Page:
Parents know getting a toddler to hit the hay can be tough--so instead of discouraging their wiggly nature, let them read this book that encourages them to shake it up and bust a move (and hopefully, expend enough energy that they'll actually want to go to bed).
"Don't Let the Pigeon Drive the Bus!" by Mo Willems
Can a driving-obsessed pigeon possibly handle a bus route of his own? Readers can answer back and help him decide if he should take the wheel.
"Rhyming Dust Bunnies" by Jan Thomas
Hang with Hug, Mug, Rug and Bug as the fuzzy four--a group of dust bunnies--who like to spend some time rhyming (as well as keeping clear of their enemy, a broom).
"Pat the Bunny" by Dorothy Kunhardt
The iconic touch-and-feel book born in 1940 still holds potential to entertain modern readers by connecting the printed word with sensory perception.
"Chu's Day" by Neil Gaiman
When Chu says "a-choo," bad things happen. His sneezes are big trouble, but will anyone in his family even notice his mighty sniffles when exploring the world around them?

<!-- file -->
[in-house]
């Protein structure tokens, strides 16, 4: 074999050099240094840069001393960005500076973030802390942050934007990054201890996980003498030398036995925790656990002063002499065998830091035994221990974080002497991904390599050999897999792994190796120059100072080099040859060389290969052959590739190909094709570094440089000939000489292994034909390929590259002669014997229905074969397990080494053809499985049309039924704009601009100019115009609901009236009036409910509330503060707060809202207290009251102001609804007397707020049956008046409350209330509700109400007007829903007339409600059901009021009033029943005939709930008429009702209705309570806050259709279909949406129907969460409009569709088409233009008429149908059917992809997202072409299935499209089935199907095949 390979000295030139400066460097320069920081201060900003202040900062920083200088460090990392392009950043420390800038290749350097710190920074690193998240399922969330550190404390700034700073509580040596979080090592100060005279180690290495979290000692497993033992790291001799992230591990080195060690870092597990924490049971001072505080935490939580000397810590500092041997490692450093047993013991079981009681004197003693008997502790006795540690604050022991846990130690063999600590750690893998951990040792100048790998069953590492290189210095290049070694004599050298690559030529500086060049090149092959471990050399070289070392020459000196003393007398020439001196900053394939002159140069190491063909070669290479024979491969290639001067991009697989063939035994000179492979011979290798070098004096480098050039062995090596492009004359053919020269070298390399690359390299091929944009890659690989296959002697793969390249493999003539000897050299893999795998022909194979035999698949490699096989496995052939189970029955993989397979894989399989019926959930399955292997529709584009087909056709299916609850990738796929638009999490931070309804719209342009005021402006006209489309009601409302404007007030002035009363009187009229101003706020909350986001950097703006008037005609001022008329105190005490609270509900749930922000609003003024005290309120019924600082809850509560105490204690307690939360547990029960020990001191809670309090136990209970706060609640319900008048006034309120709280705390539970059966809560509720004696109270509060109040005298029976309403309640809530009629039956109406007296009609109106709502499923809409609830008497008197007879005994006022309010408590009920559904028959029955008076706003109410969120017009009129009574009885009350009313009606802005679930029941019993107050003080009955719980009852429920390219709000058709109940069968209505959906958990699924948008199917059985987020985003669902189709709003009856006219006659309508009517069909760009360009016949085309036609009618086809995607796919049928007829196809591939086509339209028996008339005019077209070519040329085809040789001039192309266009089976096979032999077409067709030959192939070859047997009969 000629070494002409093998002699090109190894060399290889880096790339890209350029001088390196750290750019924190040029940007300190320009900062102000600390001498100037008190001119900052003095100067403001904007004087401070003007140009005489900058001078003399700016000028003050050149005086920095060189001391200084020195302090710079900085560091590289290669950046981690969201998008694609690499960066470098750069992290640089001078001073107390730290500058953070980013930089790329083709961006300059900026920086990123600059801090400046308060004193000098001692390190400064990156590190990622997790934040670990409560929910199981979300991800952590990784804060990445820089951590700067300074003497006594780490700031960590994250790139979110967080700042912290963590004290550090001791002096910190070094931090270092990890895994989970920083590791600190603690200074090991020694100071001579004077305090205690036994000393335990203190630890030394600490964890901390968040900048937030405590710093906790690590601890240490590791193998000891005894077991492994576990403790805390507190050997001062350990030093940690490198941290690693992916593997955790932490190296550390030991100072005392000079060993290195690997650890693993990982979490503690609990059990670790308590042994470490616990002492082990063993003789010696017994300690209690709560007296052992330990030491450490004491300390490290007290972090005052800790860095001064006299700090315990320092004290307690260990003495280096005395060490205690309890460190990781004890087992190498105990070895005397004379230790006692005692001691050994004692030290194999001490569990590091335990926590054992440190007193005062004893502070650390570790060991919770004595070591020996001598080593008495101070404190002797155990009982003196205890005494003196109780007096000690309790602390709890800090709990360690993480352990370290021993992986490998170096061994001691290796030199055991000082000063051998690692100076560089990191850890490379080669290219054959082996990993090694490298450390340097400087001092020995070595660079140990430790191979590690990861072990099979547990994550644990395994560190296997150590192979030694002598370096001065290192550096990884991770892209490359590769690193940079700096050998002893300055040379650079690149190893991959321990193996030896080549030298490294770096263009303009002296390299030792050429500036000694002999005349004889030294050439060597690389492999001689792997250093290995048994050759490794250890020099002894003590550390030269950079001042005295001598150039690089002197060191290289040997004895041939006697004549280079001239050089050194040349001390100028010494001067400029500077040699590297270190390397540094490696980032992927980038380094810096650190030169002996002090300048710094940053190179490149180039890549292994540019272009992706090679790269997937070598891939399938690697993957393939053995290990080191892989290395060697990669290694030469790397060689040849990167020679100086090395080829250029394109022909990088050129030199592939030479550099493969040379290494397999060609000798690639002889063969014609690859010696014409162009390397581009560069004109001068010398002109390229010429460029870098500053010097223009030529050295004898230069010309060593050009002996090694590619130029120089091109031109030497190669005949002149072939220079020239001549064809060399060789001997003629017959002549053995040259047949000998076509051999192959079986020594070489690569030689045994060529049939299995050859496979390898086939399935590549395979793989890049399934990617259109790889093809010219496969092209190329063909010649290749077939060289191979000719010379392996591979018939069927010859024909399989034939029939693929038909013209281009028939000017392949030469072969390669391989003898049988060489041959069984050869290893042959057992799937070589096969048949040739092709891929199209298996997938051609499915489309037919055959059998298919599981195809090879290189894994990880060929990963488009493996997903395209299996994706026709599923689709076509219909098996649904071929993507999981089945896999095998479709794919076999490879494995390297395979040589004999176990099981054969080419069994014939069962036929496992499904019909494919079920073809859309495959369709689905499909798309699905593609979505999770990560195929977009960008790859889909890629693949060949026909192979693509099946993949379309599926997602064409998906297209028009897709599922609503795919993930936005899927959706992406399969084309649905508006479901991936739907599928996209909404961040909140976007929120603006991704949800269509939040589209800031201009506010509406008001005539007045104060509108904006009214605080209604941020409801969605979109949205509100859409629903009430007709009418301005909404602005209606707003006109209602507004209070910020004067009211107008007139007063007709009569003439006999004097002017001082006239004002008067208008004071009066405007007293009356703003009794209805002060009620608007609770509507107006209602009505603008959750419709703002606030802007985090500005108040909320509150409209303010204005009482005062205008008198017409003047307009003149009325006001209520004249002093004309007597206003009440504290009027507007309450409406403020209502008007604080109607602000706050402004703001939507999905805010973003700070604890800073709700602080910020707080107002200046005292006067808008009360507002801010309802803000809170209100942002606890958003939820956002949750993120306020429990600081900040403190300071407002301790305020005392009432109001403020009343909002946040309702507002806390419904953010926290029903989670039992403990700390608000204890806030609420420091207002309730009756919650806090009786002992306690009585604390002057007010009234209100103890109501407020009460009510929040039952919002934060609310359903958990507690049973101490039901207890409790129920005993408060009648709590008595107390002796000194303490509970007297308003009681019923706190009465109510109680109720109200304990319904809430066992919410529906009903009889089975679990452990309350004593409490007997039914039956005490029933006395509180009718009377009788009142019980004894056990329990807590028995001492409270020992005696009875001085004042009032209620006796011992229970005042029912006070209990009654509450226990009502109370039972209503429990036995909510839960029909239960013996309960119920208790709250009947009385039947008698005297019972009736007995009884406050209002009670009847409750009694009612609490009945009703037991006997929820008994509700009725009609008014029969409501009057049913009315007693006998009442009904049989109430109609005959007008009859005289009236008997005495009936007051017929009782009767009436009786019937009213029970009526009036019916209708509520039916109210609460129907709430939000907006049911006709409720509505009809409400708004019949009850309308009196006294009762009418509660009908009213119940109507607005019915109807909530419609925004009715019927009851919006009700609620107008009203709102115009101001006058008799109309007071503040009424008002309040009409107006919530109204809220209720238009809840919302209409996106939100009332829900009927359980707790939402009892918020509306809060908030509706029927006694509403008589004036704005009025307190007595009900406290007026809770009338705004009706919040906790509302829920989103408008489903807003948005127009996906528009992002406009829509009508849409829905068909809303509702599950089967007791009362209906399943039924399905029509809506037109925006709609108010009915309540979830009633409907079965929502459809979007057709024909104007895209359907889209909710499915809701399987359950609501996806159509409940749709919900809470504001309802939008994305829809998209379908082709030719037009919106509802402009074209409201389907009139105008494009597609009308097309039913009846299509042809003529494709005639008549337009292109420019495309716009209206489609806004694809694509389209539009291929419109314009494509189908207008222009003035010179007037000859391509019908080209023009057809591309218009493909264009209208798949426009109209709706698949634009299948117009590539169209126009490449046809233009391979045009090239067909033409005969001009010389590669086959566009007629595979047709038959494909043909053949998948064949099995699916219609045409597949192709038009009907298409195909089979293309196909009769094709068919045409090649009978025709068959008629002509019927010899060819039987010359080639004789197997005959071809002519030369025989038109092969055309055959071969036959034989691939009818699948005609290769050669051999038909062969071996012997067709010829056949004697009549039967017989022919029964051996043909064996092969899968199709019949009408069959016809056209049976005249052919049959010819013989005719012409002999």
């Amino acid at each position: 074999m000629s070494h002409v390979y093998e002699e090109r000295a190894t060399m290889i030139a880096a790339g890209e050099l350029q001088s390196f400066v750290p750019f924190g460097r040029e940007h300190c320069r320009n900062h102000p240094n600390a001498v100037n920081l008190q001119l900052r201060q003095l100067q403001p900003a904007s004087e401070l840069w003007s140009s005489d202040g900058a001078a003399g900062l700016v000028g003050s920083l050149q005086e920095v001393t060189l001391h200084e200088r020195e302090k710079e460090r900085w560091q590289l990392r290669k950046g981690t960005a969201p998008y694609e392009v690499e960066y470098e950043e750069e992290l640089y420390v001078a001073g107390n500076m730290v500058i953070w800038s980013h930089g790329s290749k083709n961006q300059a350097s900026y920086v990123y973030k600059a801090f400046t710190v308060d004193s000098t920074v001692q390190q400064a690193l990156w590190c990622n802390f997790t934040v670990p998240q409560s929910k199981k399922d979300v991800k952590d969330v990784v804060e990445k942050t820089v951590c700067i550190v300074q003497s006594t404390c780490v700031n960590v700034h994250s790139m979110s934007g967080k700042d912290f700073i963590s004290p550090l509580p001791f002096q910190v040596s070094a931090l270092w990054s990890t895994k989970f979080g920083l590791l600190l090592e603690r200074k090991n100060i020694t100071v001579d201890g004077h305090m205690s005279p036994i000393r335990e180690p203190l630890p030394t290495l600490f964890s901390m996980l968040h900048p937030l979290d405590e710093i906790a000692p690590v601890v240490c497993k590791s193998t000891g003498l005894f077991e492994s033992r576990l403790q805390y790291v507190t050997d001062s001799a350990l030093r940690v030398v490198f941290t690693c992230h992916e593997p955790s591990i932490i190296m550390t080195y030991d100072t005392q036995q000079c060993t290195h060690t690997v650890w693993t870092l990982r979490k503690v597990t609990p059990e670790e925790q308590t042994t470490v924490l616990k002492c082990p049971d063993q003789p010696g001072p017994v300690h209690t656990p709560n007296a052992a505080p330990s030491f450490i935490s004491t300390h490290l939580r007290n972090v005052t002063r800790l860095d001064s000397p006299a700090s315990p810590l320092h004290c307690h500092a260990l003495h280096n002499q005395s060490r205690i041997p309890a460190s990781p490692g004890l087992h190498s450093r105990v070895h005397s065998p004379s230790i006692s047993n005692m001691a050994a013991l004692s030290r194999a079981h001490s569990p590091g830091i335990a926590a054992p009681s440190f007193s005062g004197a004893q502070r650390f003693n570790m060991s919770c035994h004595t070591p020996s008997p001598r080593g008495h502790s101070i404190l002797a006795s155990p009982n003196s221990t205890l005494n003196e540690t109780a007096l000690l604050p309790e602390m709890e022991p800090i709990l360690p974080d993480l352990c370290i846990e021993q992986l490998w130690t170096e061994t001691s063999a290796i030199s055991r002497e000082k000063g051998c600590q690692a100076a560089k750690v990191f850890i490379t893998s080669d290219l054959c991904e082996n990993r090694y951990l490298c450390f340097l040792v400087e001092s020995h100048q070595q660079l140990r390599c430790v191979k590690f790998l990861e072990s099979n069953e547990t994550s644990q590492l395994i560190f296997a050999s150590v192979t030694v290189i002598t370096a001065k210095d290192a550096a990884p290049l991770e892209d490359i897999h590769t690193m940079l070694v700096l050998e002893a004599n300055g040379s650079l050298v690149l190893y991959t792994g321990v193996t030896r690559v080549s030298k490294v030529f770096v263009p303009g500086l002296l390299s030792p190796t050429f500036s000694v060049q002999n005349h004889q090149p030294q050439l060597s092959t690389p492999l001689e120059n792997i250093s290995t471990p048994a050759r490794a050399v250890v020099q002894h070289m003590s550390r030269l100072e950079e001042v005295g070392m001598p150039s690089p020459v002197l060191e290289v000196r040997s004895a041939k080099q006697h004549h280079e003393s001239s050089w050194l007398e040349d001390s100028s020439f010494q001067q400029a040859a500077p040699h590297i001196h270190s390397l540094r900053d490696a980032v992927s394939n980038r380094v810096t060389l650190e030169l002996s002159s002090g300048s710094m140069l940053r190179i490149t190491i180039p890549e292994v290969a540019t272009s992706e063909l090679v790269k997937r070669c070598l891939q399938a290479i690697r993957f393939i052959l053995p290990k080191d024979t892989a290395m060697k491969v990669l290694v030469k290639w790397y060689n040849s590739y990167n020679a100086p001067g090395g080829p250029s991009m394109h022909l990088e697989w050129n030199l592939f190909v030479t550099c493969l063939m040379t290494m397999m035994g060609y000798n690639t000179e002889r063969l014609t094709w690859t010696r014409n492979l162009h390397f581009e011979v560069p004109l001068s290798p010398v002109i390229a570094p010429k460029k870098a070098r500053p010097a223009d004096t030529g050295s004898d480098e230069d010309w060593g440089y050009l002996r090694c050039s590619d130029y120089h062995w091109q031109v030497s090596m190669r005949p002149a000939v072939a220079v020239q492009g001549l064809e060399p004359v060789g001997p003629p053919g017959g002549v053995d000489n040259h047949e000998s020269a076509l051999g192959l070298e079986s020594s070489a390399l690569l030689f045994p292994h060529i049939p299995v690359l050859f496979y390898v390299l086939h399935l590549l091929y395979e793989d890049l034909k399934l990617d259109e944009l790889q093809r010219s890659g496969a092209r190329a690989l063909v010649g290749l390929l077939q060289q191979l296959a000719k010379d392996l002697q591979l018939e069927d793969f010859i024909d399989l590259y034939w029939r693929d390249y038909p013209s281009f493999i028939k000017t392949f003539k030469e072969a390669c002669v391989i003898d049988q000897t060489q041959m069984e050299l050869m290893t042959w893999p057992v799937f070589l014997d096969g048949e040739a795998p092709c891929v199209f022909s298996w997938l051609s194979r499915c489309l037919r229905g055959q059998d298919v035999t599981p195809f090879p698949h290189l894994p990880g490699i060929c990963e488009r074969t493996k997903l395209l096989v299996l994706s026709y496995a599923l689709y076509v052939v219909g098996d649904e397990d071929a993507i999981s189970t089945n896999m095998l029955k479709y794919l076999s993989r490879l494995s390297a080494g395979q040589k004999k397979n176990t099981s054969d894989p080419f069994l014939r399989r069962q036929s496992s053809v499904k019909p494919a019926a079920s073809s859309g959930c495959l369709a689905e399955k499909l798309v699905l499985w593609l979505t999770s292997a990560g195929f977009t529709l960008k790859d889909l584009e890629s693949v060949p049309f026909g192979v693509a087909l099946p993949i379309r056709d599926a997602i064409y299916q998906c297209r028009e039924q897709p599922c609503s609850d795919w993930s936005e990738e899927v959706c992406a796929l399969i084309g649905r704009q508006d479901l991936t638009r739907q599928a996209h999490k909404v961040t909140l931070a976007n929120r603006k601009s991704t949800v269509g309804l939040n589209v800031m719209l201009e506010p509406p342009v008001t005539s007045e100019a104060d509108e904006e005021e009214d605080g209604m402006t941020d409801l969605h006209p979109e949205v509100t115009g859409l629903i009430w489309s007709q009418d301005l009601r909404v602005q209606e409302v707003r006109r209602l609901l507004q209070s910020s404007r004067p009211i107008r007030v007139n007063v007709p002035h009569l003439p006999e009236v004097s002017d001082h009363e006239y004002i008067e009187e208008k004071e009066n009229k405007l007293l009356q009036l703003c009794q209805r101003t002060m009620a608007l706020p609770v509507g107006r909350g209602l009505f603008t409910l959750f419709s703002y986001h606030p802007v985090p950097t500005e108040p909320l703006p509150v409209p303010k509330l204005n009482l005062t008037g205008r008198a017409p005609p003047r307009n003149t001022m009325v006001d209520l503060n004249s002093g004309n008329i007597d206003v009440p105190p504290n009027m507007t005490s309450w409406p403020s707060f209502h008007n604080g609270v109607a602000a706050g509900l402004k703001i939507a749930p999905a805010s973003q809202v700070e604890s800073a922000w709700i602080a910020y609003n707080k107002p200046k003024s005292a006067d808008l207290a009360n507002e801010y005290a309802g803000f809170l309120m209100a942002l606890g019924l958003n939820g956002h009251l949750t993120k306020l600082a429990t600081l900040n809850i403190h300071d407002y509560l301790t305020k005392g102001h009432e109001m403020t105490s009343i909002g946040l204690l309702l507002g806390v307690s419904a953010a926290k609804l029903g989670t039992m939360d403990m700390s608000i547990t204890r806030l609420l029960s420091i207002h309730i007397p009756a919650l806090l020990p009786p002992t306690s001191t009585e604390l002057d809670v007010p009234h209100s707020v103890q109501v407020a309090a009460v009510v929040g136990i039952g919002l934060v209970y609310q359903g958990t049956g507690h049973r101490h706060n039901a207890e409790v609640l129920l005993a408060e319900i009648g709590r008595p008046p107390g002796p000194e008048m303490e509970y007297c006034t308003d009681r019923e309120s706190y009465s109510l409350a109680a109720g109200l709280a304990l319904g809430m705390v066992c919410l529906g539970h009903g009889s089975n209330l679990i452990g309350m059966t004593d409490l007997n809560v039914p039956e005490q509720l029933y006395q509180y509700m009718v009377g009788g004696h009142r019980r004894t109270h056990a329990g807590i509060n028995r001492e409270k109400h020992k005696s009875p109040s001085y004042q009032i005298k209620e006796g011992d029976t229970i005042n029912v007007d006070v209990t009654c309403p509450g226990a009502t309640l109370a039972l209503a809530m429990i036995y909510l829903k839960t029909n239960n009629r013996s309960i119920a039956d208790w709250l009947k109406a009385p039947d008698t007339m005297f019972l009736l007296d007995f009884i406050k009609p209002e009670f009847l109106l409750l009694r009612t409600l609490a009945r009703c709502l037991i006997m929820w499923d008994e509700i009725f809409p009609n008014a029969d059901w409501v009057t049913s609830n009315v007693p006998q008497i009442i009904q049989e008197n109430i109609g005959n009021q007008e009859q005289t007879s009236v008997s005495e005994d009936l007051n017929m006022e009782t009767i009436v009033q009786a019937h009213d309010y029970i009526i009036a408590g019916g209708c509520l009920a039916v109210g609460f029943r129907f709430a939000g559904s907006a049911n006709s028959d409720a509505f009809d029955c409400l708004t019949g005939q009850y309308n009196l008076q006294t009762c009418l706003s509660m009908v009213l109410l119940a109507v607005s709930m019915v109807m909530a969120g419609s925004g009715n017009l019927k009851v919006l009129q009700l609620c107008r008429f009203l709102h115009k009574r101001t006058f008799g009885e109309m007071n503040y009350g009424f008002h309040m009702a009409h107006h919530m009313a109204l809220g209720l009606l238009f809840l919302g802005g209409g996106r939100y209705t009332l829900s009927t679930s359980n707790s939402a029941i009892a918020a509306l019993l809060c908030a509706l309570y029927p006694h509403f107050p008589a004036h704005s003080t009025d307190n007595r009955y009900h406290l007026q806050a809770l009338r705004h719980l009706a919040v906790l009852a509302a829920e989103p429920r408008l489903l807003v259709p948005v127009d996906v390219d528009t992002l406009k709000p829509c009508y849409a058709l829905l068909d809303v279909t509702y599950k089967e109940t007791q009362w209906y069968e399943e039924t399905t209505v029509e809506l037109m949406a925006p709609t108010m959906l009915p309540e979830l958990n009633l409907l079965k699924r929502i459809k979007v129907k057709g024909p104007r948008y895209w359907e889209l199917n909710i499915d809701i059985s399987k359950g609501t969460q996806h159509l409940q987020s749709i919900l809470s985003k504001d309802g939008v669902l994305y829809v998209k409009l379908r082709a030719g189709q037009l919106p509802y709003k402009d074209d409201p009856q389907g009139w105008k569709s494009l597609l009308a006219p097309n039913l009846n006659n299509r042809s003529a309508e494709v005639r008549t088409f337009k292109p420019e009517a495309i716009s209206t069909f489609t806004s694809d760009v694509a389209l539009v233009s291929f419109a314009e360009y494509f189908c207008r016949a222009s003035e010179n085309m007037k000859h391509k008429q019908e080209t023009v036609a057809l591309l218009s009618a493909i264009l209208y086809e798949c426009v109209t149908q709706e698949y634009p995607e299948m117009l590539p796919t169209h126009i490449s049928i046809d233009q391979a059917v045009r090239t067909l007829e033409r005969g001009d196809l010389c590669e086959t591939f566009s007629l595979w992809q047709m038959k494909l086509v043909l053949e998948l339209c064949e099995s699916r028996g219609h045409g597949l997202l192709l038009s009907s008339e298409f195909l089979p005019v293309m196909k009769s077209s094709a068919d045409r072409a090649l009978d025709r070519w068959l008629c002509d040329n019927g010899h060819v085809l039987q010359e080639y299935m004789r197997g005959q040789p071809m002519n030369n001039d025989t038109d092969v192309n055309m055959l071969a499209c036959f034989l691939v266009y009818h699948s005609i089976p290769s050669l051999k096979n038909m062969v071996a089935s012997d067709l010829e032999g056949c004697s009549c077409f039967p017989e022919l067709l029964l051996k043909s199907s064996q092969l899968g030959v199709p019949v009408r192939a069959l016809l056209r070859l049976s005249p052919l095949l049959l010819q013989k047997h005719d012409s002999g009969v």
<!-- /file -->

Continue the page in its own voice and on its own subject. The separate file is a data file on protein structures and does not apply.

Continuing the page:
"Puddles!!" by Kevan Atteberry
Declan loves to splash around in the rain! His bunny friends, on the other hand, don't see the fun.
"Color Zoo" by Lois Ehlert
Watch animals transform from one species into another in this colorful journey through the Color Zoo.
"You Are (Not) Small" by Anna Kang
When it's just a pair of creatures on the scene, it's hard to agree on who's big and who's small. However, some new guests arrive, and they make it clear what's large and what's not-so-large.
"Where the Wild Things Are" by Maurice Sendak
Author Maurice Sendak's 1963 children's book remains a cultural phenomenon, so much so that it's been animated and turned into a major motion picture--but the beloved story of Max and the island where he rules the "Wild Things" all started here.
"Mama, Do You Love Me?" by Barbara M. Joosse
A story of a child exploring independence, supported by a parent who shows unconditional love and understanding.